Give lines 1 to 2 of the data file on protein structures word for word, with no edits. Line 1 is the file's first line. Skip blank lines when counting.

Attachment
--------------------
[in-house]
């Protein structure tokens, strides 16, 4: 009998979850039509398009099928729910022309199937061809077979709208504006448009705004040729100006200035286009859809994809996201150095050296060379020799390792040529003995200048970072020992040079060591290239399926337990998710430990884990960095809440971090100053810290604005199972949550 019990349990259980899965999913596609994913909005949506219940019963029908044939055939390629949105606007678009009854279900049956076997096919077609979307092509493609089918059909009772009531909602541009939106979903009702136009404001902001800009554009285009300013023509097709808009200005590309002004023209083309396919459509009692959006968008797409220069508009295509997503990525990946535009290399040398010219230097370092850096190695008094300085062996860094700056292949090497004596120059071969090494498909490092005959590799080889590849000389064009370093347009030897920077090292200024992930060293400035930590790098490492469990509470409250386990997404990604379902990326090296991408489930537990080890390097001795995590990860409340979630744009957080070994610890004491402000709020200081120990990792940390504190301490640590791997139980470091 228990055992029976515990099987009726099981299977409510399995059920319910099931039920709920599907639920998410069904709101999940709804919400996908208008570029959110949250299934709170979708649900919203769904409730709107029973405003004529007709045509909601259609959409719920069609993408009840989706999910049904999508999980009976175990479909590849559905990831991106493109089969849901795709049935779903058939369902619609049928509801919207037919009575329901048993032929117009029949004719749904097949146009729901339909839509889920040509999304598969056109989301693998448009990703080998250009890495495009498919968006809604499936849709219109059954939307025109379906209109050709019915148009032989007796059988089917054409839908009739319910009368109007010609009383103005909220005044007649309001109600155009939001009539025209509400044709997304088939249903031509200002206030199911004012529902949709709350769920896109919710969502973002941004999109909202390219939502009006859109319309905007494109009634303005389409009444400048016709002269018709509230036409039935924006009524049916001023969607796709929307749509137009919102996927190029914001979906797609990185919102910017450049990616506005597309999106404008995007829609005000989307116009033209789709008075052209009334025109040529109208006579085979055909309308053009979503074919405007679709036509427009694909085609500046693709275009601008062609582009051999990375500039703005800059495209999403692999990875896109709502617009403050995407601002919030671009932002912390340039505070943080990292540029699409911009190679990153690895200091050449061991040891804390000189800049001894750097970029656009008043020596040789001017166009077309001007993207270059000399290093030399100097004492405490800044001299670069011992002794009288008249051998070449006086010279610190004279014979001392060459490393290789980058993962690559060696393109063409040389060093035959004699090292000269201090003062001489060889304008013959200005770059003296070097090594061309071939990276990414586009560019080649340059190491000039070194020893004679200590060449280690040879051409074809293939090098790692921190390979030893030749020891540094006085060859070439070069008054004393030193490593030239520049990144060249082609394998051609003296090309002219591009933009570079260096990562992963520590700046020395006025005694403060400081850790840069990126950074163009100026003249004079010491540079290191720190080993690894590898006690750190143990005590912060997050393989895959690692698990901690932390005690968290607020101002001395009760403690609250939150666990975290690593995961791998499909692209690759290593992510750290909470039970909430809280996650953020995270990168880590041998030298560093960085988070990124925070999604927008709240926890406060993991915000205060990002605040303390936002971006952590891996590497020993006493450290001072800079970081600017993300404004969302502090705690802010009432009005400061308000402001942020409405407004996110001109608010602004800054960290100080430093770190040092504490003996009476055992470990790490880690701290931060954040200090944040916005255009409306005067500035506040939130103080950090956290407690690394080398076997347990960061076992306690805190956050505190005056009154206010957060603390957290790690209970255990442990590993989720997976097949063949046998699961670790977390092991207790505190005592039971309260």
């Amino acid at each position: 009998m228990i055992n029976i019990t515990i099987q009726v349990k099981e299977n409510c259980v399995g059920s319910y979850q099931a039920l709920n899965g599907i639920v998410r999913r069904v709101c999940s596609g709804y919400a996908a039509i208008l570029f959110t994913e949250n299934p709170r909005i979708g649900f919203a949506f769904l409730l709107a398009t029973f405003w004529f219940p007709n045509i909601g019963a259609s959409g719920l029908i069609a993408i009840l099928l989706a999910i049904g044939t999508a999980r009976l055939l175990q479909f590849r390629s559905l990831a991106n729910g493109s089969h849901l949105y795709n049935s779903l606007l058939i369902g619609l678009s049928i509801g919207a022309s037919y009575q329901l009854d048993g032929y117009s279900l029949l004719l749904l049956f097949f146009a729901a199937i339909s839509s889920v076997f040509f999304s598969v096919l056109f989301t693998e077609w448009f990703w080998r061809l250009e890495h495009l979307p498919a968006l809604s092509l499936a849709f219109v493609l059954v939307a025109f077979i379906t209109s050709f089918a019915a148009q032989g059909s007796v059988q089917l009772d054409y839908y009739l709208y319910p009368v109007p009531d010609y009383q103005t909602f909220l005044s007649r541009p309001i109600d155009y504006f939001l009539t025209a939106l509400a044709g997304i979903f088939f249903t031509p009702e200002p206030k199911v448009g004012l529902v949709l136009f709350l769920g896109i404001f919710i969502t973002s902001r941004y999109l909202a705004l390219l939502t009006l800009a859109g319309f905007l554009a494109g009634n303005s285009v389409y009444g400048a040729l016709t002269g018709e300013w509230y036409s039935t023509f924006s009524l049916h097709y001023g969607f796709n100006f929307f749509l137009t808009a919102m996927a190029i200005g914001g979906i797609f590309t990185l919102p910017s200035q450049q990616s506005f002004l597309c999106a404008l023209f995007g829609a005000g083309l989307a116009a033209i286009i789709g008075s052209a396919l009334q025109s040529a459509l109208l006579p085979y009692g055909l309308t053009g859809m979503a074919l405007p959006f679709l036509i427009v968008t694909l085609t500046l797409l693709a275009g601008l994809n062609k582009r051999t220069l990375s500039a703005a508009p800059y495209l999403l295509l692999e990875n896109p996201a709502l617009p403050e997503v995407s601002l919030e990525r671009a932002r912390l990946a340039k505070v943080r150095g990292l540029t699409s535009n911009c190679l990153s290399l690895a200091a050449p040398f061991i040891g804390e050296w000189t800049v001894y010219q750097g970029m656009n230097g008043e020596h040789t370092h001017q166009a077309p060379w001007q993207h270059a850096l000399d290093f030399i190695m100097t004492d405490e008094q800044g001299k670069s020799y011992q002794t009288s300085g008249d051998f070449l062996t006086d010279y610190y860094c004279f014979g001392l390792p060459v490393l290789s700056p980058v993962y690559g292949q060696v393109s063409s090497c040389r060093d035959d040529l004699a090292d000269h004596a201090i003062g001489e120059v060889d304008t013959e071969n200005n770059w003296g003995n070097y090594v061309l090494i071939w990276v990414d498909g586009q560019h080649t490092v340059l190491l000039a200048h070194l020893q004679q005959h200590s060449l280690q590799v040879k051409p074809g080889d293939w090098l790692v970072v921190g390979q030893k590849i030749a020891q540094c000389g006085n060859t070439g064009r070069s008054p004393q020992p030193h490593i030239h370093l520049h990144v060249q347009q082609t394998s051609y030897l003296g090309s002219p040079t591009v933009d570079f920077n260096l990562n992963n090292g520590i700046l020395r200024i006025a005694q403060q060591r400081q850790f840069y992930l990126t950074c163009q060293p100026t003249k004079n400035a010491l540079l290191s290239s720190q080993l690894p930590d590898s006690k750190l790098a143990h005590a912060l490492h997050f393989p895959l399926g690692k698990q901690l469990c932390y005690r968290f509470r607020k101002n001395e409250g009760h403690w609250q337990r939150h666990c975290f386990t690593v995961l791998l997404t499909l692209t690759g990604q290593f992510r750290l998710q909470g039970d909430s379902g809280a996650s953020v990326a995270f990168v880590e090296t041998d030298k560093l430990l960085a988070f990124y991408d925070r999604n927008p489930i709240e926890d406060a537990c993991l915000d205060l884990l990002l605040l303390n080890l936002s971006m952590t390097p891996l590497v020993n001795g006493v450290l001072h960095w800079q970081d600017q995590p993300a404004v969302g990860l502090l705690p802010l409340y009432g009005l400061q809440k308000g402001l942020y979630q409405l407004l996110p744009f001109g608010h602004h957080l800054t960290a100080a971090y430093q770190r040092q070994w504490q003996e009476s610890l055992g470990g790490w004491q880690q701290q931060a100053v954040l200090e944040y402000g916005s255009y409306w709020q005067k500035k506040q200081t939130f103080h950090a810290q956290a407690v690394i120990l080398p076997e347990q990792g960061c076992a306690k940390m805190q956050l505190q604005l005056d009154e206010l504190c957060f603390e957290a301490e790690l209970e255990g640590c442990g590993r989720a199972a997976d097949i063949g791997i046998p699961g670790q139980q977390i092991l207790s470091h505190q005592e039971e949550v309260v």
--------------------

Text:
[in-house]
């Protein structure tokens, strides 16, 4: 009998979850039509398009099928729910022309199937061809077979709208504006448009705004040729100006200035286009859809994809996201150095050296060379020799390792040529003995200048970072020992040079060591290239399926337990998710430990884990960095809440971090100053810290604005199972949550 019990349990259980899965999913596609994913909005949506219940019963029908044939055939390629949105606007678009009854279900049956076997096919077609979307092509493609089918059909009772009531909602541009939106979903009702136009404001902001800009554009285009300013023509097709808009200005590309002004023209083309396919459509009692959006968008797409220069508009295509997503990525990946535009290399040398010219230097370092850096190695008094300085062996860094700056292949090497004596120059071969090494498909490092005959590799080889590849000389064009370093347009030897920077090292200024992930060293400035930590790098490492469990509470409250386990997404990604379902990326090296991408489930537990080890390097001795995590990860409340979630744009957080070994610890004491402000709020200081120990990792940390504190301490640590791997139980470091 228990055992029976515990099987009726099981299977409510399995059920319910099931039920709920599907639920998410069904709101999940709804919400996908208008570029959110949250299934709170979708649900919203769904409730709107029973405003004529007709045509909601259609959409719920069609993408009840989706999910049904999508999980009976175990479909590849559905990831991106493109089969849901795709049935779903058939369902619609049928509801919207037919009575329901048993032929117009029949004719749904097949146009729901339909839509889920040509999304598969056109989301693998448009990703080998250009890495495009498919968006809604499936849709219109059954939307025109379906209109050709019915148009032989007796059988089917054409839908009739319910009368109007010609009383103005909220005044007649309001109600155009939001009539025209509400044709997304088939249903031509200002206030199911004012529902949709709350769920896109919710969502973002941004999109909202390219939502009006859109319309905007494109009634303005389409009444400048016709002269018709509230036409039935924006009524049916001023969607796709929307749509137009919102996927190029914001979906797609990185919102910017450049990616506005597309999106404008995007829609005000989307116009033209789709008075052209009334025109040529109208006579085979055909309308053009979503074919405007679709036509427009694909085609500046693709275009601008062609582009051999990375500039703005800059495209999403692999990875896109709502617009403050995407601002919030671009932002912390340039505070943080990292540029699409911009190679990153690895200091050449061991040891804390000189800049001894750097970029656009008043020596040789001017166009077309001007993207270059000399290093030399100097004492405490800044001299670069011992002794009288008249051998070449006086010279610190004279014979001392060459490393290789980058993962690559060696393109063409040389060093035959004699090292000269201090003062001489060889304008013959200005770059003296070097090594061309071939990276990414586009560019080649340059190491000039070194020893004679200590060449280690040879051409074809293939090098790692921190390979030893030749020891540094006085060859070439070069008054004393030193490593030239520049990144060249082609394998051609003296090309002219591009933009570079260096990562992963520590700046020395006025005694403060400081850790840069990126950074163009100026003249004079010491540079290191720190080993690894590898006690750190143990005590912060997050393989895959690692698990901690932390005690968290607020101002001395009760403690609250939150666990975290690593995961791998499909692209690759290593992510750290909470039970909430809280996650953020995270990168880590041998030298560093960085988070990124925070999604927008709240926890406060993991915000205060990002605040303390936002971006952590891996590497020993006493450290001072800079970081600017993300404004969302502090705690802010009432009005400061308000402001942020409405407004996110001109608010602004800054960290100080430093770190040092504490003996009476055992470990790490880690701290931060954040200090944040916005255009409306005067500035506040939130103080950090956290407690690394080398076997347990960061076992306690805190956050505190005056009154206010957060603390957290790690209970255990442990590993989720997976097949063949046998699961670790977390092991207790505190005592039971309260």